It would be easy not to like LeAnne Hogan, the principal character in The Right Side (Atria Books, 2017), a marked departure from Spencer Quinn’s popular Chet and Bernie mysteries. The Army sergeant is recovering at Walter Reed Hospital after a disastrous mission in Afghanistan left her without her right eye and with her face and psyche badly scarred.
You want to thank LeAnne, for whom the Army has been her life, for her service. She would lash out at you for that. Various people offer kindness and assistance, and all she can think about is punching them out. Her only connection to a possibly humane world is her hospital roommate, Marci.
That’s when you realize — if, like me, you have no experience with military service, war, or the kind of injury and betrayal LeAnne has experienced — that you have no clue and just need to keep reading. Especially since you already know from the cover and description that there’s a dog in this story.
The dog doesn’t enter the picture until later, after Marci has suddenly died and LeAnne has made a cross-country drive, winding up in Marci’s home town in Washington state. As animals do, the big black canine turns up at a critical moment. Later named Goody, she annoys the hell out of LeAnne, but the two begin to find a way forward.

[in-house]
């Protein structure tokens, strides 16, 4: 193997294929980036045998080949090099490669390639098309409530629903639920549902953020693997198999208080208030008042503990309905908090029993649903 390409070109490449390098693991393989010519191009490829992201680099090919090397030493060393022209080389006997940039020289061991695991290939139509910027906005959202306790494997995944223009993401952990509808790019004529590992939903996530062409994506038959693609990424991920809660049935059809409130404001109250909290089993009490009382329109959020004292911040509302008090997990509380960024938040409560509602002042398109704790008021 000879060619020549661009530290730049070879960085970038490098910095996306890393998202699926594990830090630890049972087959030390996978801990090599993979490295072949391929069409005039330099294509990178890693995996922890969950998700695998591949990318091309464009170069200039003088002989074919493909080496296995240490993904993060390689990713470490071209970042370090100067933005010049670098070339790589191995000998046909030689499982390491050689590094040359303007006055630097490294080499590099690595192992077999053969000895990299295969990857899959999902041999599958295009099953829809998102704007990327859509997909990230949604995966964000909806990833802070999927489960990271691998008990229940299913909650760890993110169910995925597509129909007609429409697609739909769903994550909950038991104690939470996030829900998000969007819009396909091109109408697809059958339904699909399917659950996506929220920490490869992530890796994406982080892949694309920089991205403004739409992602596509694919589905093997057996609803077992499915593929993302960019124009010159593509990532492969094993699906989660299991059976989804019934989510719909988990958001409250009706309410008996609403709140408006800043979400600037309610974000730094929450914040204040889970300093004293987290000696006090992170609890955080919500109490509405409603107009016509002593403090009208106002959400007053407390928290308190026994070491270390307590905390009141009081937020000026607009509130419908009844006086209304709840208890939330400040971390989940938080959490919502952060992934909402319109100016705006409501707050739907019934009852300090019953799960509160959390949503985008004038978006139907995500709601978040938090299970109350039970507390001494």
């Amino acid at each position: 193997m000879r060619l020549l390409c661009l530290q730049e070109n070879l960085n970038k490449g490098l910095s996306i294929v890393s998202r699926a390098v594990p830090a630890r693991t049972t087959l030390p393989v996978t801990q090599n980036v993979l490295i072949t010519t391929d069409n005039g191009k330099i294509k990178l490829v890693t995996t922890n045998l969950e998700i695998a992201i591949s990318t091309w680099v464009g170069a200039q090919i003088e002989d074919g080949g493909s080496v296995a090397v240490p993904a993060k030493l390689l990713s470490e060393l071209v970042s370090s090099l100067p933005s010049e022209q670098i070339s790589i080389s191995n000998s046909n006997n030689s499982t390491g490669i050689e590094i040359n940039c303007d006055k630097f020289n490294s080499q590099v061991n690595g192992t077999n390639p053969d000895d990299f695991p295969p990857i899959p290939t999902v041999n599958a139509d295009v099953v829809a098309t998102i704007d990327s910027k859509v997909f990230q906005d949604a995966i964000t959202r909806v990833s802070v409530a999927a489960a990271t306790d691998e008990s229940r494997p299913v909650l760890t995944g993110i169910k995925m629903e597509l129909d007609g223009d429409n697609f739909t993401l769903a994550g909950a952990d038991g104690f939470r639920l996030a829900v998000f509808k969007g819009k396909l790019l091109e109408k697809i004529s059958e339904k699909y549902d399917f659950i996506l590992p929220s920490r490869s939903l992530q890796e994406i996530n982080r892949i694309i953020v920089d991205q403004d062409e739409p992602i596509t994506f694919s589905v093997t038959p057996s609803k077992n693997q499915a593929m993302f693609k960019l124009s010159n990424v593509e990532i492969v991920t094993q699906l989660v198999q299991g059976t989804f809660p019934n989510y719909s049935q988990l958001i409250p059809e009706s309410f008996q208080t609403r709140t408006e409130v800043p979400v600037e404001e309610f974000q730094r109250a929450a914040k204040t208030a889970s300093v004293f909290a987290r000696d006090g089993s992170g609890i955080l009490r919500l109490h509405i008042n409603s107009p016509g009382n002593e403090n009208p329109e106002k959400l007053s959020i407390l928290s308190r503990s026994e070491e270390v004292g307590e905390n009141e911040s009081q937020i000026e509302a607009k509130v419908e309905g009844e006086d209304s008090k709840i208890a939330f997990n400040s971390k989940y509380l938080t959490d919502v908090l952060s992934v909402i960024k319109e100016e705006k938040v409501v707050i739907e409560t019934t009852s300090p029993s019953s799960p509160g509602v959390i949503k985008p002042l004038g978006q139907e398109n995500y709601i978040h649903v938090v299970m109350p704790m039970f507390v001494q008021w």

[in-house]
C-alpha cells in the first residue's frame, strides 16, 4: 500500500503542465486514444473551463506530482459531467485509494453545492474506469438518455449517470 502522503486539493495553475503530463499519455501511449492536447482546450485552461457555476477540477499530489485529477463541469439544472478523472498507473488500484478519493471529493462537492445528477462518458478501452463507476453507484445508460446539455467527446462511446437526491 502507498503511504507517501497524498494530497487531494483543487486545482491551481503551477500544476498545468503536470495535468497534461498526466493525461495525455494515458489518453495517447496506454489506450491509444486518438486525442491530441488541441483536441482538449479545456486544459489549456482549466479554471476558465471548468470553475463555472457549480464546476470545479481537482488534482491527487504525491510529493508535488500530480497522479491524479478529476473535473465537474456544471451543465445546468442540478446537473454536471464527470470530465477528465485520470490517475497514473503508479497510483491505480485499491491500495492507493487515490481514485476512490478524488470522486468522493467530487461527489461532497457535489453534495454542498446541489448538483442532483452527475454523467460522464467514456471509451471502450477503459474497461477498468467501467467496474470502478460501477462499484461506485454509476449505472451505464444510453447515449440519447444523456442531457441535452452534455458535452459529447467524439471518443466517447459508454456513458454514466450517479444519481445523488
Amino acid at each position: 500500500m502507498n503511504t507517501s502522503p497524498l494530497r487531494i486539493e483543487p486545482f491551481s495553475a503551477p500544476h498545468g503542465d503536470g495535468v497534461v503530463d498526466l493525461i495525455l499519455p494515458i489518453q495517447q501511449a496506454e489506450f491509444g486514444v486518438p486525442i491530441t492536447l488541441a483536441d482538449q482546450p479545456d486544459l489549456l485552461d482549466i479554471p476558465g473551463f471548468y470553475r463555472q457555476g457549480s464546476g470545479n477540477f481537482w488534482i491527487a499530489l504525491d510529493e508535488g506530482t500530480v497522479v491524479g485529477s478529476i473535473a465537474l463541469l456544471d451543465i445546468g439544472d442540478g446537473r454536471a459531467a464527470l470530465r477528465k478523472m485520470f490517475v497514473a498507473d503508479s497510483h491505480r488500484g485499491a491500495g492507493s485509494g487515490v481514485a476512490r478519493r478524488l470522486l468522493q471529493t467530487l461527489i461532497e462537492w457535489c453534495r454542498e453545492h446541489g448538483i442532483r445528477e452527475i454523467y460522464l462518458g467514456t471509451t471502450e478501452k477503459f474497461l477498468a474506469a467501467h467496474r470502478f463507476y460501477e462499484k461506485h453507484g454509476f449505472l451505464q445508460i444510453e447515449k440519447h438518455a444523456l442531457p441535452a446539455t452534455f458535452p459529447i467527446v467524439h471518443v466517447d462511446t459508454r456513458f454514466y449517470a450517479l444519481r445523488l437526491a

LeAnne tried running again. The dog helped, partly by pulling her along, but after what must have been a few hundred yards — meaning much farther than her first attempt — LeAnne began to suspect there was more than that to this little resurgence. Something the dog had deep inside was making its way down the leash and sharing itself with her. How was that possible? Did life run on some sort of magic rules that she’d missed the whole time? All LeAnne knew was that strength from the dog had passed into her own legs, and although she didn’t come close to running the way she used to run — and this performance wasn’t even respectable — she was doing better.
Turns out Goody was just getting started, and so was LeAnne.
It’s worth noting that Quinn, in the acknowledgments, thanks two Army veterans for reading and critiquing the manuscript for the novel. Truth may be stranger than fiction, but authenticity never hurt a good story.